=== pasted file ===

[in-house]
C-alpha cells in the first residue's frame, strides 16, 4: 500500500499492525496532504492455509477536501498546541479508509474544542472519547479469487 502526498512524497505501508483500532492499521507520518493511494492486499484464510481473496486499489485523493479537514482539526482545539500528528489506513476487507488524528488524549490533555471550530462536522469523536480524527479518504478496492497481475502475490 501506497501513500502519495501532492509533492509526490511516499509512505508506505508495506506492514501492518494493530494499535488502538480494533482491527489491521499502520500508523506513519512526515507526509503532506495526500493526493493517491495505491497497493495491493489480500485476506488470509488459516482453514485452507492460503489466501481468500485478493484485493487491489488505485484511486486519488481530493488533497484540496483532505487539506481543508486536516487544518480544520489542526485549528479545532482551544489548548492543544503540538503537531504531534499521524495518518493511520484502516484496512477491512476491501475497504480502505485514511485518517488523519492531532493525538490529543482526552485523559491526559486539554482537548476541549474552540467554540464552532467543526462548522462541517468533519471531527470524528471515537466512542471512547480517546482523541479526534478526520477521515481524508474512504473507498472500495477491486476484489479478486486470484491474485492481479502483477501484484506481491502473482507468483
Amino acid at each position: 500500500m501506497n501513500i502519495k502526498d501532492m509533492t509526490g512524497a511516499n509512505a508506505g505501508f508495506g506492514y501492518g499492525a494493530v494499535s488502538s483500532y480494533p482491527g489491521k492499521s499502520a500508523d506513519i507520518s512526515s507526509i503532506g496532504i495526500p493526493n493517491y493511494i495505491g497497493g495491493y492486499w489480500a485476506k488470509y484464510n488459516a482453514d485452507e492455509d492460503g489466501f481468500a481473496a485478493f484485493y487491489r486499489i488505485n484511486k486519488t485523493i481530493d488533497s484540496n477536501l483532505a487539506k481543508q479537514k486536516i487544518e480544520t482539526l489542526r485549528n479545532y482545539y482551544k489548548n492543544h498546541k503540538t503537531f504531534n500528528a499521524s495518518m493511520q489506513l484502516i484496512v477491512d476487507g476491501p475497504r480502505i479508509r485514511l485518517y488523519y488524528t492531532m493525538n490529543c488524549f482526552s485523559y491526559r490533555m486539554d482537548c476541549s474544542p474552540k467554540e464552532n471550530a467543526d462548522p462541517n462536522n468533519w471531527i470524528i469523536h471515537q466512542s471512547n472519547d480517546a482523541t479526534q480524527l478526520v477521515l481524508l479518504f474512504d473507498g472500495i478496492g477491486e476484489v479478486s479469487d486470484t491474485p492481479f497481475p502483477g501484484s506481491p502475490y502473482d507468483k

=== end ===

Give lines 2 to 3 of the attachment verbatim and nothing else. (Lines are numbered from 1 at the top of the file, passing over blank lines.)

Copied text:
C-alpha cells in the first residue's frame, strides 16, 4: 500500500499492525496532504492455509477536501498546541479508509474544542472519547479469487 502526498512524497505501508483500532492499521507520518493511494492486499484464510481473496486499489485523493479537514482539526482545539500528528489506513476487507488524528488524549490533555471550530462536522469523536480524527479518504478496492497481475502475490 501506497501513500502519495501532492509533492509526490511516499509512505508506505508495506506492514501492518494493530494499535488502538480494533482491527489491521499502520500508523506513519512526515507526509503532506495526500493526493493517491495505491497497493495491493489480500485476506488470509488459516482453514485452507492460503489466501481468500485478493484485493487491489488505485484511486486519488481530493488533497484540496483532505487539506481543508486536516487544518480544520489542526485549528479545532482551544489548548492543544503540538503537531504531534499521524495518518493511520484502516484496512477491512476491501475497504480502505485514511485518517488523519492531532493525538490529543482526552485523559491526559486539554482537548476541549474552540467554540464552532467543526462548522462541517468533519471531527470524528471515537466512542471512547480517546482523541479526534478526520477521515481524508474512504473507498472500495477491486476484489479478486486470484491474485492481479502483477501484484506481491502473482507468483
Amino acid at each position: 500500500m501506497n501513500i502519495k502526498d501532492m509533492t509526490g512524497a511516499n509512505a508506505g505501508f508495506g506492514y501492518g499492525a494493530v494499535s488502538s483500532y480494533p482491527g489491521k492499521s499502520a500508523d506513519i507520518s512526515s507526509i503532506g496532504i495526500p493526493n493517491y493511494i495505491g497497493g495491493y492486499w489480500a485476506k488470509y484464510n488459516a482453514d485452507e492455509d492460503g489466501f481468500a481473496a485478493f484485493y487491489r486499489i488505485n484511486k486519488t485523493i481530493d488533497s484540496n477536501l483532505a487539506k481543508q479537514k486536516i487544518e480544520t482539526l489542526r485549528n479545532y482545539y482551544k489548548n492543544h498546541k503540538t503537531f504531534n500528528a499521524s495518518m493511520q489506513l484502516i484496512v477491512d476487507g476491501p475497504r480502505i479508509r485514511l485518517y488523519y488524528t492531532m493525538n490529543c488524549f482526552s485523559y491526559r490533555m486539554d482537548c476541549s474544542p474552540k467554540e464552532n471550530a467543526d462548522p462541517n462536522n468533519w471531527i470524528i469523536h471515537q466512542s471512547n472519547d480517546a482523541t479526534q480524527l478526520v477521515l481524508l479518504f474512504d473507498g472500495i478496492g477491486e476484489v479478486s479469487d486470484t491474485p492481479f497481475p502483477g501484484s506481491p502475490y502473482d507468483k